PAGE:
Eighth Sunday After Trinity | Choral Eucharist

  • Preacher

    Canon Wendy Robins, Canon Chancellor

The sermon preached at the Choral Eucharist on Sunday 30 July.

The National Cathedral is closed and one man stands alone in it.  He’s not a big man but he is the most powerful man in the world.  The funeral has just taken place of his beloved assistant who was killed by a drunk driver, who ran a red light, as she returned from collecting the first new car she had ever bought.  He starts to berate God for all that has happened and as he finishes, harking back to something that had happened earlier, he lights a cigarette, takes a couple of drags and then stamps it out on the floor of the Cathedral just before the altar. 

As he rants he questions God’s actions and how these actions can be those of a loving God.  He lists his achievements and then, in a moment of complete existential crisis, he tells God that he has done with him and his punishments. (I have to say that these are not exactly his words but I fear I could not speak them easily from a pulpit!)

I guess that many of you will know what I am talking about?  Do you?  This is Jed Bartlett, the President of the United States, in Episode 22 of Series 2 of The West Wing: Two Cathedrals. (I always think of it as happening later in the series but I have looked it up and it isn’t!)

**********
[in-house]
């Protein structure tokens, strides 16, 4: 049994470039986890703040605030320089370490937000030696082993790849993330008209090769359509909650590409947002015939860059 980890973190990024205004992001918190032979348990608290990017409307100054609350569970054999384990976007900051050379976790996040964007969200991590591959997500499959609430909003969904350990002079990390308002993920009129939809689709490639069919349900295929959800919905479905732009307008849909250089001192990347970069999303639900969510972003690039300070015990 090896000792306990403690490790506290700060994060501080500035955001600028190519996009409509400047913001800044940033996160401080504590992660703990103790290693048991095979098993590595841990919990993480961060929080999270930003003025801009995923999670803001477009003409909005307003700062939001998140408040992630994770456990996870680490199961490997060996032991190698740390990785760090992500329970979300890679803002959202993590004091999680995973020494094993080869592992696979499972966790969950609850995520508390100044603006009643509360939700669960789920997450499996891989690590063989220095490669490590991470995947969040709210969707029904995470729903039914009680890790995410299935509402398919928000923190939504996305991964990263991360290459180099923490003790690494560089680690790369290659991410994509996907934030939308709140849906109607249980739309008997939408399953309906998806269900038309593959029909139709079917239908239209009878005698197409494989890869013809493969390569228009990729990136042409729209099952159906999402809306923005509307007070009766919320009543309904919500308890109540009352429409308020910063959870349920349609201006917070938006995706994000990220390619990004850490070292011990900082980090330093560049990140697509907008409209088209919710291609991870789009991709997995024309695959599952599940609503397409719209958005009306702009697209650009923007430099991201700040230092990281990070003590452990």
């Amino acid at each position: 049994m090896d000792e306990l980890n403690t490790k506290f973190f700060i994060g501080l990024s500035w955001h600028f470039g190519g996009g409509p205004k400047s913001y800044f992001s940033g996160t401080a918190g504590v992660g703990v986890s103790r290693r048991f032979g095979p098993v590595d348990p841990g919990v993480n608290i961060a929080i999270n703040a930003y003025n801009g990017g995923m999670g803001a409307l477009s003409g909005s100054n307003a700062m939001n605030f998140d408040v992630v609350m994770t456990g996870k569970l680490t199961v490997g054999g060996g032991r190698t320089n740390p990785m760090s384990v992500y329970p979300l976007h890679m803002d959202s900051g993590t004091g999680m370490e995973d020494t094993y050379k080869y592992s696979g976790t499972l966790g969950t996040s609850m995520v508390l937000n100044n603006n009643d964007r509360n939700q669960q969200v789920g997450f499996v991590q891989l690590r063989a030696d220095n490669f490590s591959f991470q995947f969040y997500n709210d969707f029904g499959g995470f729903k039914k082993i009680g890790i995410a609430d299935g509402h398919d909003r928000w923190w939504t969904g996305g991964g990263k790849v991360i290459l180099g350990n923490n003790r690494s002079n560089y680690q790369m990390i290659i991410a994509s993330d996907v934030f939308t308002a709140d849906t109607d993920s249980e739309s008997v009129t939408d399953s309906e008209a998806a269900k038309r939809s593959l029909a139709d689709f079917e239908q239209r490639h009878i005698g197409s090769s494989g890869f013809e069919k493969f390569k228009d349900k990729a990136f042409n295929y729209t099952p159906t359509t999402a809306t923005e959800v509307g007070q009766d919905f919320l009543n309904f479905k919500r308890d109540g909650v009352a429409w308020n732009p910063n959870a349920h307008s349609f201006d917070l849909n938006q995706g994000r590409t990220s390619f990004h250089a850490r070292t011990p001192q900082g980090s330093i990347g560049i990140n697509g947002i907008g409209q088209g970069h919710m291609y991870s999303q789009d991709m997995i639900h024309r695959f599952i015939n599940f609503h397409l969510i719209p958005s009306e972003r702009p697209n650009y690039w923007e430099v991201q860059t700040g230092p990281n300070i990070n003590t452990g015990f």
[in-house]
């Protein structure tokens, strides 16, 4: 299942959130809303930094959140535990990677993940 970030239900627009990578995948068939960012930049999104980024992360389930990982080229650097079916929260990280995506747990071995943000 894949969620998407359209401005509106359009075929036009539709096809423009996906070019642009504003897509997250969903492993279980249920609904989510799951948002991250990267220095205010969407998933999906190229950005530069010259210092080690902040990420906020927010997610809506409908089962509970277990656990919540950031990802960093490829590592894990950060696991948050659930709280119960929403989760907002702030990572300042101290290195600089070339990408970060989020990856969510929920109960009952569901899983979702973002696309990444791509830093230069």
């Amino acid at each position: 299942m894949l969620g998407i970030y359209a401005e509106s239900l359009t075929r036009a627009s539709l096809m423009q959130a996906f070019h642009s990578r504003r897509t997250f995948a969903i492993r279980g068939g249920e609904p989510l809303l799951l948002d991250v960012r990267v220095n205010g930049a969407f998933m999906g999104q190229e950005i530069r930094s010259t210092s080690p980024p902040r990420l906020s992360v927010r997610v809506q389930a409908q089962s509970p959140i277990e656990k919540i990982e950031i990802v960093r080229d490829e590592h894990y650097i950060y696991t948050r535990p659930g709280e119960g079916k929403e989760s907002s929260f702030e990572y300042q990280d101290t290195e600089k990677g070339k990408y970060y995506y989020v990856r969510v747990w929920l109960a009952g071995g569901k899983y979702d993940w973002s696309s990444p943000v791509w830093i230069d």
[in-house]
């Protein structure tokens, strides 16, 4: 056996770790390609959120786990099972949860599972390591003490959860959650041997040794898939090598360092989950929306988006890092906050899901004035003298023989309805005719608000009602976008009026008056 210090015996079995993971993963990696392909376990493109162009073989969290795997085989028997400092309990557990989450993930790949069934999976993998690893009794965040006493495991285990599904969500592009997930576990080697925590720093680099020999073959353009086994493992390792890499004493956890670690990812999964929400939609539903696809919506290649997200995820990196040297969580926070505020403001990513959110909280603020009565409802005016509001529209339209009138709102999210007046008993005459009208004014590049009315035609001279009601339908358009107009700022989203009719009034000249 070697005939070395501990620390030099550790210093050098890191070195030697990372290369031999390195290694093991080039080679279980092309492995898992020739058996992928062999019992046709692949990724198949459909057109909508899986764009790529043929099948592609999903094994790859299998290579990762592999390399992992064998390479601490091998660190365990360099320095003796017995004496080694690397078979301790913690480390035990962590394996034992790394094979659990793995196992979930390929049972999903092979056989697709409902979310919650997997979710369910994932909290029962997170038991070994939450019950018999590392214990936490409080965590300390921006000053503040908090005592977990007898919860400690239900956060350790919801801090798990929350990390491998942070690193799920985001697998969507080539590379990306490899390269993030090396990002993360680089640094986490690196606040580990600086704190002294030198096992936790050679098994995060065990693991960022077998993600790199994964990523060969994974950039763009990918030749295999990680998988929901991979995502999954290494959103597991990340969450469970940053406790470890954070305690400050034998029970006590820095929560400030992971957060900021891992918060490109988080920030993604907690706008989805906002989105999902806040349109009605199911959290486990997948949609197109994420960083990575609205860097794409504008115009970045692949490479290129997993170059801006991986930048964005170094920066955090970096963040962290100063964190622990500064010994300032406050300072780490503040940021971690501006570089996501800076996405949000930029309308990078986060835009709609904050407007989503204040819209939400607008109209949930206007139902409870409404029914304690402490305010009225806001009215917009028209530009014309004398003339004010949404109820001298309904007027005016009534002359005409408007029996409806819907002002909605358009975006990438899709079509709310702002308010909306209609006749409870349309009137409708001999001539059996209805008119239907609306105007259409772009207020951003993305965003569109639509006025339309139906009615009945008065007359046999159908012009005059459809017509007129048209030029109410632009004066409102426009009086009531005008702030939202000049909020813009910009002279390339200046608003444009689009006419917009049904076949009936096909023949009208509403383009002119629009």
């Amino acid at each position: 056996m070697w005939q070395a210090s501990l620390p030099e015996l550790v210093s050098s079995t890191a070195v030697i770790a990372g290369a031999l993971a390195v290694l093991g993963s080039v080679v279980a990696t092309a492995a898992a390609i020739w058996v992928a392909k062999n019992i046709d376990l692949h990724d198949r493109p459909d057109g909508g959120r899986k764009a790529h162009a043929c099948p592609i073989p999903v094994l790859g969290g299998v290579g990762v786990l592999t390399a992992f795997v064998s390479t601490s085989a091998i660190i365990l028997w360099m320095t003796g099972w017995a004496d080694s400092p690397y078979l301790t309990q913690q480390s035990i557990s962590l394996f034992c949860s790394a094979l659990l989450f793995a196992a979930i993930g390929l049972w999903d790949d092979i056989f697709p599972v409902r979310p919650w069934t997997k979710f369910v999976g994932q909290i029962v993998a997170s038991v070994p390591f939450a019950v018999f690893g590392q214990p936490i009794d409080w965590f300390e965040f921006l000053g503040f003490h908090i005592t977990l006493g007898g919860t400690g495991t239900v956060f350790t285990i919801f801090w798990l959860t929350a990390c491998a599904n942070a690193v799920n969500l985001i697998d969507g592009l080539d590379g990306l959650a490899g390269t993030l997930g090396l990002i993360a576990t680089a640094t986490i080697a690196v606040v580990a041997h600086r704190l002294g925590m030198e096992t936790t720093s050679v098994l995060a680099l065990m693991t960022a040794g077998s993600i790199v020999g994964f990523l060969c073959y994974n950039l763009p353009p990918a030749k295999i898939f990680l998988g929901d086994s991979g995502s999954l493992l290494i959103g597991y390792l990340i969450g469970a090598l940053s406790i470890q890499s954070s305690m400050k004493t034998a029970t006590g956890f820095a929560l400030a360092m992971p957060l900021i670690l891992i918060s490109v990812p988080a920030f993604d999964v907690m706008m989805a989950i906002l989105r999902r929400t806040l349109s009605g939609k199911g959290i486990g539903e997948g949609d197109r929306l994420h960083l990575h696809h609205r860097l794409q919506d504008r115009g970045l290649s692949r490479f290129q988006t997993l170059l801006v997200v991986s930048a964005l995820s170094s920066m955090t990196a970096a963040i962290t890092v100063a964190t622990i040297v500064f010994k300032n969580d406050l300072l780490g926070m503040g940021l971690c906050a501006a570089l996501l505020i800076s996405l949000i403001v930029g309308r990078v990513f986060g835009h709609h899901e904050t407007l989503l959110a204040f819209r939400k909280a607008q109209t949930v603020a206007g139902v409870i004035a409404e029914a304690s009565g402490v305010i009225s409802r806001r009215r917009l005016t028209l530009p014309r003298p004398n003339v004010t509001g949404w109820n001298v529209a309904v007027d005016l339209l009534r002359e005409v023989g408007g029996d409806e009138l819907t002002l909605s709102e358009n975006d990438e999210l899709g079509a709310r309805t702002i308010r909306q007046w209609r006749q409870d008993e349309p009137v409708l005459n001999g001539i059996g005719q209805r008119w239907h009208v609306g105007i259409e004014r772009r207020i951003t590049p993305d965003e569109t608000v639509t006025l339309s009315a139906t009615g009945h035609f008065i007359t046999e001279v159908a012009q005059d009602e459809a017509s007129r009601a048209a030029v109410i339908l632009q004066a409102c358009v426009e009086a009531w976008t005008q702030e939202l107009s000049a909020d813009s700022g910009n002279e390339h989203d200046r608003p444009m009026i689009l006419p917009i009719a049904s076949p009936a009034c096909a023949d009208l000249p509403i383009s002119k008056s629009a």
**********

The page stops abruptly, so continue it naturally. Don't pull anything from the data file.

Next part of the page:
I can pick out so many examples from television - mostly recently, I admit America Television - where the plot of long running series leads the characters involved, in one way or another, to question or to berate God.  To say to God things that I know I have thought and I suspect that some of you here will have thought too. (At least I hope so!)

It is this ability in moments of fiction to reflect the unspoken thoughts of people in every day life that has always made me such a fan of well written series and one offs and of fiction in general.  I am, you might, say an addict and pretty much have been ever since I have been old enough to read or to chose what I would watch on television without parental intervention.